Slightly Sweet Zucchini Fridge Pickles

August 5, 2015(updated on August 30, 2021)

two jars of finished pickles

When I was in Portland a couple weeks ago, my parents’ garden was in full swing. There were pole beans, baby greens in a big tub, slicing cucumbers, and an endless number of zucchini. I spent most of my time there preoccupied by the zucchini and all the culinary options it offers.

three zucchini

I pan-fried thick rounds in olive oil and garlic one night. The next day I made a big batch of zucchini butter to spread on toast and toss with pasta. I also made a huge batch of quick zucchini pickles for my parents to layer into their sandwiches.

zucchini in food processor

One thing you might notice about this recipe is that it calls for whole grain mustard rather than dried mustard seeds. This choice was driven entirely by what my mom had available in the house. And truly, I think the prepared mustard was a really nice addition. It adds a bit of extra body to the liquid and a nice roundness to the finished pickle.

finished zucchini pickles top

Because I made these pickles with an eye towards sandwiches, the slices are pretty thin. I you prefer something a little chunkier, feel free to do a thicker cut. You could also process these in a boiling water bath. However, if you have the fridge space, the texture of the fridge version really is a bit more sturdy and toothsome (which I like). To each his own!

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Slightly Sweet Zucchini Fridge Pickles

Servings: 2 quarts


  • 2 cups apple cider vinegar
  • 1 1/2 cups water
  • 1/2 cup coconut sugar
  • 1 tablespoon pickling or fine sea salt
  • 2 tablespoons whole grain prepared mustard
  • 2 1/2 pounds zucchini
  • 1/2 large sweet onion
  • 4 garlic cloves


  • Combine the vinegar, water, coconut sugar, salt, and mustard in a pot that can hold at least 4 quarts. Set over medium-high heat and bring to a boil.
  • While the pickling liquid heats, trim the ends off your zucchini and thinly slice using a food processor, mandoline, or kitchen knife.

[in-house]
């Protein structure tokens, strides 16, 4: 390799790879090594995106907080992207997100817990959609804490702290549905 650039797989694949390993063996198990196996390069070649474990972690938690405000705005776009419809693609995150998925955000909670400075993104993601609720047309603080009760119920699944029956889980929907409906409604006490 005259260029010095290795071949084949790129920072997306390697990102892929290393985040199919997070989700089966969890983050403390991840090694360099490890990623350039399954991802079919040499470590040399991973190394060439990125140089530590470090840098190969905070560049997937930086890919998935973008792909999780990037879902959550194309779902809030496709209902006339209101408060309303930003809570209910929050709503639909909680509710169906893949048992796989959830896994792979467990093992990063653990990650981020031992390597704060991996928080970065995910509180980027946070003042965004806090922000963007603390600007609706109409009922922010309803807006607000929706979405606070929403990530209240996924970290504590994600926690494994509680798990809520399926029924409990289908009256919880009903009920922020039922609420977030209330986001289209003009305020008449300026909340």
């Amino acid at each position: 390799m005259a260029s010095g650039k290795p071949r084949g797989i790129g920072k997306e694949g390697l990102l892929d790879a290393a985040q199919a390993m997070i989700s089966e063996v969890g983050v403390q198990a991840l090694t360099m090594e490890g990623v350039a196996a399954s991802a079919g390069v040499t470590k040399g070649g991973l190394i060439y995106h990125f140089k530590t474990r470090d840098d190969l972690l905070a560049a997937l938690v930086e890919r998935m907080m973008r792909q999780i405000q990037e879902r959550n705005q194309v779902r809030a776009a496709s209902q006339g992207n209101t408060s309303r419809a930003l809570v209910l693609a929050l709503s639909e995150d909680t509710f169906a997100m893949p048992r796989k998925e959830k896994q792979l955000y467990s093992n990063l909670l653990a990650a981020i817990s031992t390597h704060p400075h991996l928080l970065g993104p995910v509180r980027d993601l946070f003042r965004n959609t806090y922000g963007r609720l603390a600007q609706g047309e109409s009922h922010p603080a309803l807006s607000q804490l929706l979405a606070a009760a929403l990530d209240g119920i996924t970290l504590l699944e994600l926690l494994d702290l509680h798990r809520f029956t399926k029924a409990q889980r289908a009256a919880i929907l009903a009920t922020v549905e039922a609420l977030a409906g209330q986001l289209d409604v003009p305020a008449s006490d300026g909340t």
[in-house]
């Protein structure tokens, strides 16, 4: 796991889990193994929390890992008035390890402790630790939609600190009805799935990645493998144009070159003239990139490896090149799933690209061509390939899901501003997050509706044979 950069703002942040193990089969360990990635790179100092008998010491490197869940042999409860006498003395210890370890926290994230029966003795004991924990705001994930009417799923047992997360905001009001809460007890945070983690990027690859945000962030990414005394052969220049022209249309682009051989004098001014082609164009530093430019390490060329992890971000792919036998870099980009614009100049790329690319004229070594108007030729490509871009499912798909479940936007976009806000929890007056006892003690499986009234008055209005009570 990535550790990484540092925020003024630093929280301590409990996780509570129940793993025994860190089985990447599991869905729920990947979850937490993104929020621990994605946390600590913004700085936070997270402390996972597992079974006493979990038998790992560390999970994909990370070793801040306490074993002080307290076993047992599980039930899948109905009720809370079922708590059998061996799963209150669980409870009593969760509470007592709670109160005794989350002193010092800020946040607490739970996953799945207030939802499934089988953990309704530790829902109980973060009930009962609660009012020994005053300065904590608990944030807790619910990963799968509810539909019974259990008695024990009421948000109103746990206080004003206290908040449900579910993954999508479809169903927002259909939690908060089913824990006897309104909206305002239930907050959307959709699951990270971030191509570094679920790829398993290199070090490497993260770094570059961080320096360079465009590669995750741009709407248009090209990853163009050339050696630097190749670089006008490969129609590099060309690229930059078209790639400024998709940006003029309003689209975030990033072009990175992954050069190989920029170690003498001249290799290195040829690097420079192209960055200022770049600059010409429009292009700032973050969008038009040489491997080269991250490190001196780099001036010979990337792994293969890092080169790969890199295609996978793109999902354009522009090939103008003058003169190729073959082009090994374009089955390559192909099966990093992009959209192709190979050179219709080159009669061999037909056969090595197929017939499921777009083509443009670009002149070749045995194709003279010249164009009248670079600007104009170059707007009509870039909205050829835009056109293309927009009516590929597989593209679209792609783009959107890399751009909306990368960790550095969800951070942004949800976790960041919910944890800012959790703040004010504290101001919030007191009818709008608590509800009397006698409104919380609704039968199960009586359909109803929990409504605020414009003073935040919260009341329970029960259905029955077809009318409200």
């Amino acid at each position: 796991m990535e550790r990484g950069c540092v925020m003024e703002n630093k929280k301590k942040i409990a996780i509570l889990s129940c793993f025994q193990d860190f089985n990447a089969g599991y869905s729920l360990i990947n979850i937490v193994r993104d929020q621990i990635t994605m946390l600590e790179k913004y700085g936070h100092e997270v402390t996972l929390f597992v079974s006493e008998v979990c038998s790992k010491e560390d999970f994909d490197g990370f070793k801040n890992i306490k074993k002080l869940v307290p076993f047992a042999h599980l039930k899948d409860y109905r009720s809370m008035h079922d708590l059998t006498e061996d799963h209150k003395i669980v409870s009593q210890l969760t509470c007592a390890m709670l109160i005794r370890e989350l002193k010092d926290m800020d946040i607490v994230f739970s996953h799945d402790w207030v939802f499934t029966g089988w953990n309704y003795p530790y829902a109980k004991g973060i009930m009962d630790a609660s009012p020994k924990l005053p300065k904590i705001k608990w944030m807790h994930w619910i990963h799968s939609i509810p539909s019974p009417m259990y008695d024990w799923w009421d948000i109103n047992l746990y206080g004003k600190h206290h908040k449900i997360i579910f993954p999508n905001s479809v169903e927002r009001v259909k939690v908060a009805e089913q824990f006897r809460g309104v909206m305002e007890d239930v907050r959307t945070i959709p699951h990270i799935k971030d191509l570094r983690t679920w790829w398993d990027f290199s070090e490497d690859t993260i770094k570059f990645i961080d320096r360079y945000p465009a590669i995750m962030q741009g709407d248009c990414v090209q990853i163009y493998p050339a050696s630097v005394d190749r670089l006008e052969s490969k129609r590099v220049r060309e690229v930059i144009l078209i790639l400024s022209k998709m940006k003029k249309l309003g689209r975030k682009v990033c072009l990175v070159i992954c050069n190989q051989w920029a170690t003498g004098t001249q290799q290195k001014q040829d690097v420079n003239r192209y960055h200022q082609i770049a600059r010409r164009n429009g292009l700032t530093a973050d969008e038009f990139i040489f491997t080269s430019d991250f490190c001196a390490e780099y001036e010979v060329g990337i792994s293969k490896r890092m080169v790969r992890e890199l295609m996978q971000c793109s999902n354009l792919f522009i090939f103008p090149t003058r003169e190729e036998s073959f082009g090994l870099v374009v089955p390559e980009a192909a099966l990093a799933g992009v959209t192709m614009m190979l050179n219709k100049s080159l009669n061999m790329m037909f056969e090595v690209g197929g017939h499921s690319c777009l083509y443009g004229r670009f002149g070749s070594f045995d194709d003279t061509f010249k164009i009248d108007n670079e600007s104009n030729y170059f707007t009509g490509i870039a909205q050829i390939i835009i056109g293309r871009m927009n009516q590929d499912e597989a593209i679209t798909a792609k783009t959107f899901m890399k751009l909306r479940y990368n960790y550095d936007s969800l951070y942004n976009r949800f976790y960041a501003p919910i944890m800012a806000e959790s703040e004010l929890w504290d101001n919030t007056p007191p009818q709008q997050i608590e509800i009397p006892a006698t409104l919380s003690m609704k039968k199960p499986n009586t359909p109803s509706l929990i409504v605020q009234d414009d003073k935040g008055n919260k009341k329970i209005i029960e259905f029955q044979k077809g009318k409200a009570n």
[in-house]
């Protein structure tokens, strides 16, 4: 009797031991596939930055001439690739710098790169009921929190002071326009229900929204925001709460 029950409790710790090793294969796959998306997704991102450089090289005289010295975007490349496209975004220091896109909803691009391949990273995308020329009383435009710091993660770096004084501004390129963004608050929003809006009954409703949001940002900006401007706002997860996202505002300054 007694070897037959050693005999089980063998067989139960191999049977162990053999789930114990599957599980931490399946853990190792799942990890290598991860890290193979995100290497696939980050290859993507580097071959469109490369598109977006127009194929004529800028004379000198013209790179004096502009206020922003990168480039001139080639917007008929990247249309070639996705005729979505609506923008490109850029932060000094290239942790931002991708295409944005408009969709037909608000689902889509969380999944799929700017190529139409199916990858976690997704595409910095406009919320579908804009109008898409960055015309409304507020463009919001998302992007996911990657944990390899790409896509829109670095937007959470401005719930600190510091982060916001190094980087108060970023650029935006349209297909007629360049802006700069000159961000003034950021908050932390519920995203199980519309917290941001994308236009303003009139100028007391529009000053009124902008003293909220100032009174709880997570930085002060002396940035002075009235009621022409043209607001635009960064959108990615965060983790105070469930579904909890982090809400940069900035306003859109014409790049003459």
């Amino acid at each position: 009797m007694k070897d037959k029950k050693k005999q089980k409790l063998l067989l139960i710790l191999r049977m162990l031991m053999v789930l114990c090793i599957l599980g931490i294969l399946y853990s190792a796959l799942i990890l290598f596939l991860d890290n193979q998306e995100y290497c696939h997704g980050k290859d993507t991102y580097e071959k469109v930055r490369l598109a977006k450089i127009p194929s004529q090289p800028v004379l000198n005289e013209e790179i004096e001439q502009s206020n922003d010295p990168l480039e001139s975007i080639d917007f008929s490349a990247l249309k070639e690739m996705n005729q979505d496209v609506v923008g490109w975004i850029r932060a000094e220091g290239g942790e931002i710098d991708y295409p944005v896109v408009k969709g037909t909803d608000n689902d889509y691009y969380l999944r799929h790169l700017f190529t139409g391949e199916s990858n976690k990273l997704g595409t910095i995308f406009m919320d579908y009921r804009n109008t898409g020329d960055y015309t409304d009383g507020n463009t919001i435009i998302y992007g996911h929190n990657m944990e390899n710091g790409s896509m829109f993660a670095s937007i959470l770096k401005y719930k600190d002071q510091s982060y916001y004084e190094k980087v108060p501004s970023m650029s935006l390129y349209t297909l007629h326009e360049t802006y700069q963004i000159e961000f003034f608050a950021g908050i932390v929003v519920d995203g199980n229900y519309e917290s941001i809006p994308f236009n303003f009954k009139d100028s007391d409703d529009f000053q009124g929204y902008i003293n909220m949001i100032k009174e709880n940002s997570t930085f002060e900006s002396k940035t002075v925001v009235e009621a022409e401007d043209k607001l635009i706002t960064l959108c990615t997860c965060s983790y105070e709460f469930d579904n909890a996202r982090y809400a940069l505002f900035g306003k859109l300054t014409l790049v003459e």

• Cut the onion into thin half moons.
  • Gently bash the garlic cloves enough to help the cloves come away from their peels.
  • Once the liquid is boiling, add the sliced zucchini and onion to the pot. At first it won't seem possible that their will be enough liquid, but within a minute or two, the zucchini will wilt into the liquid.
  • Remove the pot from the heat and divide the pickles between two quart jars. Tuck a couple peeled garlic cloves into each jar.
  • Let the jars cool until the are at room temperature. Put lids on the jars and stash them in the back of the fridge for at least a couple of days (though they'll get better over time).
  • These pickles should keep at least 8 weeks in the refrigerator.

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23 thoughts on "Slightly Sweet Zucchini Fridge Pickles"

  • And not a tint of red from the accident. You ARE talented! Hope your hand is better. The slices do look perfect.

    I’m going to have a lot of eggplant next week. Would this recipe work with it, or is the texture wrong?

    1. It’s true, I kept all the blood out of these pickles! And I really don’t know how this would work with eggplant. I think the texture might be funky.

  • I can’t wait to try these! Local Alaskan grown zucchinis are looking so good right now I’m looking for new ways to use them and this is definitely one I will try!

  • A friend just dropped off a grocery bag full of zucchini that left me wondering what I was going to do with it all. I wonder no more. Thanks Marisa!

  • Do you know if this recipe can be made successfully with stevia or erythritol instead of sugar (for a low sugar diet)?

    1. I’ve not tried it, so I can’t speak to the substitution. However, since this is a refrigerator pickle, there’s no safety implication in making that swap.

  • can i use this recipe to make them shelf stable if i process them like 10 or 15 minutes? anything extra i’d need to do to make this work? what about that whole “sprinkle with salt and cover with ice water for an hour” step that i see on shelf-stable bread and butter pickle recipes? thanks! i love this blog!!

  • At Step 5, add the zucchini and onion to the pot and then what? Simmer? Boil? Just soften for a minute or so?

    1. You leave the heat just where it was and let the zucchini sit in the brine for about two minutes, until they have softened enough that they’re covered in the brine. Once that happens, you remove the pot from the heat.

    1. You could use dried mustard seeds. I’ve only made this particular recipe with the whole grain mustard included in the ingredients, so it’s hard for me to guess at what would work beyond the dried seeds.